Does speed always lose?
The fourth post in my ongoing series on conventional wisdom.
We all know the story of the tortoise and the hare. It’s one of Aesops fables and has been a staple of conventional wisdom since around 600 BCE.
The hare challenges the tortoise to a race. Gets cocky. Takes a nap in the middle of a race. The tortoise passes him and wins. And the moral of the story is: Slow and steady wins the race.
Wait! Except that’s not the moral at all. The moral is “Don’t get cocky and lose focus.” The tortoise was slow and steady, and yes, he wins. But if the hare doesn’t goof off, the tortoise loses in a landslide.
So why do we all remember “slow and steady wins the race?” Because I think it’s a comforting thought. If you work slowly and methodically, you will succeed no matter how quick your competition is. I fear that’s bad advice in today’s fast moving world.
I hear echoes of “slow and steady” all the time, with the distinct impression that slow somehow equals strategic and fast equals reckless. I don’t buy into that. I think it’s a oversimplification of reality.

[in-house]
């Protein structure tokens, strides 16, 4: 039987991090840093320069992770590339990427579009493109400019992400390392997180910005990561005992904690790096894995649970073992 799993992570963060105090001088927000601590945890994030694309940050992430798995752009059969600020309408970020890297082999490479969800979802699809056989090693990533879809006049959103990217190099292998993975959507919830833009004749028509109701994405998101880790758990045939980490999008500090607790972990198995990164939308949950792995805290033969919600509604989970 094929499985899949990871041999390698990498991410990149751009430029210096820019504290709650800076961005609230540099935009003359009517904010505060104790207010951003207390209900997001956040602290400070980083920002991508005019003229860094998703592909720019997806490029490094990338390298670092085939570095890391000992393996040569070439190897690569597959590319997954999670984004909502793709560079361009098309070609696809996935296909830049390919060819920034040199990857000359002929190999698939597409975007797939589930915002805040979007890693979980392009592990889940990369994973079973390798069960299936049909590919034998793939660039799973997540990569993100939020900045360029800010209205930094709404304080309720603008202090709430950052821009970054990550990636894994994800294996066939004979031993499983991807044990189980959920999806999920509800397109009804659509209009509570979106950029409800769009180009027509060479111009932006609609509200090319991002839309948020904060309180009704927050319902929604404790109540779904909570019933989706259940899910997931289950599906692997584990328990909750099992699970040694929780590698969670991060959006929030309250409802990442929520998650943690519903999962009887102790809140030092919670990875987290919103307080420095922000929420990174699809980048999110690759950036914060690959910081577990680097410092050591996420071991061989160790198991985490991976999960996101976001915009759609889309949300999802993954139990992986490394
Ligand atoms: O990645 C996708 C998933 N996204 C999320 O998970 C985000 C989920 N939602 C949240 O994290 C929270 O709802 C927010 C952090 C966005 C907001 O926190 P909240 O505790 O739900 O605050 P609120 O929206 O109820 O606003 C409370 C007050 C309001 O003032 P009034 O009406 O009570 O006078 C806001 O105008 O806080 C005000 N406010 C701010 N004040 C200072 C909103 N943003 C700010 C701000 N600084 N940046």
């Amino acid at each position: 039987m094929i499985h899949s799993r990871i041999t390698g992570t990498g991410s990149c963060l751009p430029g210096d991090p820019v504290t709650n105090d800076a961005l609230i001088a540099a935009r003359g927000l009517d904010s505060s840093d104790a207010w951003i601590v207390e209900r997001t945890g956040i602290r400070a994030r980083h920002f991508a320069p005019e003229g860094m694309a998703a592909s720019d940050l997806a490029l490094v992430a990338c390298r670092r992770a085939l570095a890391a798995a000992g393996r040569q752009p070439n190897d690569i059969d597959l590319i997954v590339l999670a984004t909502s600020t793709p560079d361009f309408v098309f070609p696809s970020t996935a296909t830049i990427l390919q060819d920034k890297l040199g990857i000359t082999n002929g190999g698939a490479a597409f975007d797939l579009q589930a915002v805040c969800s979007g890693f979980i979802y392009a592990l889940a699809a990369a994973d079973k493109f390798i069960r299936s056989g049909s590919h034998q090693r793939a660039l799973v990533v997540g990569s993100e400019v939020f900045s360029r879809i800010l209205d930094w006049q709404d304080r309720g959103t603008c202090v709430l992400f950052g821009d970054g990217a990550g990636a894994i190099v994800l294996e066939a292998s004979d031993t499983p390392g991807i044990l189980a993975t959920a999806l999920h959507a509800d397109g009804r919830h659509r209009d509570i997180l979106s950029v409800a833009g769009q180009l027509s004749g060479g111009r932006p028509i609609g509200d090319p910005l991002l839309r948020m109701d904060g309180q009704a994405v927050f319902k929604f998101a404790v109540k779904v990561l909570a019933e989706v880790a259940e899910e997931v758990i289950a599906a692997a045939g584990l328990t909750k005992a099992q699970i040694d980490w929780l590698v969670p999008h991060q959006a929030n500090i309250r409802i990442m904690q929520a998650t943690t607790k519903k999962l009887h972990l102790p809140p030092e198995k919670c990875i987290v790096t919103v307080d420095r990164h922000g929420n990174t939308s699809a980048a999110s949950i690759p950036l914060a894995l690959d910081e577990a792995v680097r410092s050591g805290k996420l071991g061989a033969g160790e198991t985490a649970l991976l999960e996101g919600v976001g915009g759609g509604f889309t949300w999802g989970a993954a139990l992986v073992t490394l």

First of all, everything depends on the “race.” I could believe that slow and steady wins the really long endurance race. But fast always wins in a shorter race.
I’m still not sure that’s right, though. There are people and companies that can move quickly without losing focus. And those people are going to win the short races and the long races, too.
Perhaps the true moral of the story has nothing at all to do with speed and everything to do with consistency:
It doesn’t matter if you are fast or slow, steady wins the race.
Let’s just take speed out of the equation. Being consistent is key. Don’t slack off if you have a lead. Don’t quit if you fall behind.
The hare wasn’t true to his talent, slacked off and lost focus. The tortoise moved as fast as he could. In the end, the tortoise’s consistency was the key to success — not his slow pace.
Bob Wertz writes about design, technology and pop culture at Sketchbook B. Bob is a Columbia, South Carolina-based designer, creative director, college instructor, husband and dad. He’s particularly obsessed with typography, the creative process and the tools we use to create. In his spare time, he is trying to get back into running... slowly. Follow Bob on Twitter and Instagram.